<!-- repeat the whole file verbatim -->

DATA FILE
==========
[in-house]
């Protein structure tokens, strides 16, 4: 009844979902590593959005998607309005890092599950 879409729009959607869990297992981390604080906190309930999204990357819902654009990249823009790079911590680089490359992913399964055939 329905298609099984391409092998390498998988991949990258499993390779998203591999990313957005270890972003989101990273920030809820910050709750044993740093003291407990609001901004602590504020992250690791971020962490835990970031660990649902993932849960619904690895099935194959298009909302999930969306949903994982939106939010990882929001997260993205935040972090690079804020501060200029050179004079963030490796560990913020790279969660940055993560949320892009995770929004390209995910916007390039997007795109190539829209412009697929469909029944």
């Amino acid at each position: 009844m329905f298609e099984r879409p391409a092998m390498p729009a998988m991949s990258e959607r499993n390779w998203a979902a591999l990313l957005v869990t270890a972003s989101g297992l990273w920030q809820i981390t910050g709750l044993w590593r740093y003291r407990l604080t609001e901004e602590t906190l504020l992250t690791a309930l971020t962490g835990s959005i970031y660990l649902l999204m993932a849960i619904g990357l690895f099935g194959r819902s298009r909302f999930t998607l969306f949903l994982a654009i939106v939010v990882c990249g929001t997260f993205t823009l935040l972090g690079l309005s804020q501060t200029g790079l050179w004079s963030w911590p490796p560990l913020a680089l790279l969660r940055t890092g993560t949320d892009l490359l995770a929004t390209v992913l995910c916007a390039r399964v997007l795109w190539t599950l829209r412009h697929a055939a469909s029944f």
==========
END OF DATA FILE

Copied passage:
[in-house]
């Protein structure tokens, strides 16, 4: 009844979902590593959005998607309005890092599950 879409729009959607869990297992981390604080906190309930999204990357819902654009990249823009790079911590680089490359992913399964055939 329905298609099984391409092998390498998988991949990258499993390779998203591999990313957005270890972003989101990273920030809820910050709750044993740093003291407990609001901004602590504020992250690791971020962490835990970031660990649902993932849960619904690895099935194959298009909302999930969306949903994982939106939010990882929001997260993205935040972090690079804020501060200029050179004079963030490796560990913020790279969660940055993560949320892009995770929004390209995910916007390039997007795109190539829209412009697929469909029944």
């Amino acid at each position: 009844m329905f298609e099984r879409p391409a092998m390498p729009a998988m991949s990258e959607r499993n390779w998203a979902a591999l990313l957005v869990t270890a972003s989101g297992l990273w920030q809820i981390t910050g709750l044993w590593r740093y003291r407990l604080t609001e901004e602590t906190l504020l992250t690791a309930l971020t962490g835990s959005i970031y660990l649902l999204m993932a849960i619904g990357l690895f099935g194959r819902s298009r909302f999930t998607l969306f949903l994982a654009i939106v939010v990882c990249g929001t997260f993205t823009l935040l972090g690079l309005s804020q501060t200029g790079l050179w004079s963030w911590p490796p560990l913020a680089l790279l969660r940055t890092g993560t949320d892009l490359l995770a929004t390209v992913l995910c916007a390039r399964v997007l795109w190539t599950l829209r412009h697929a055939a469909s029944f």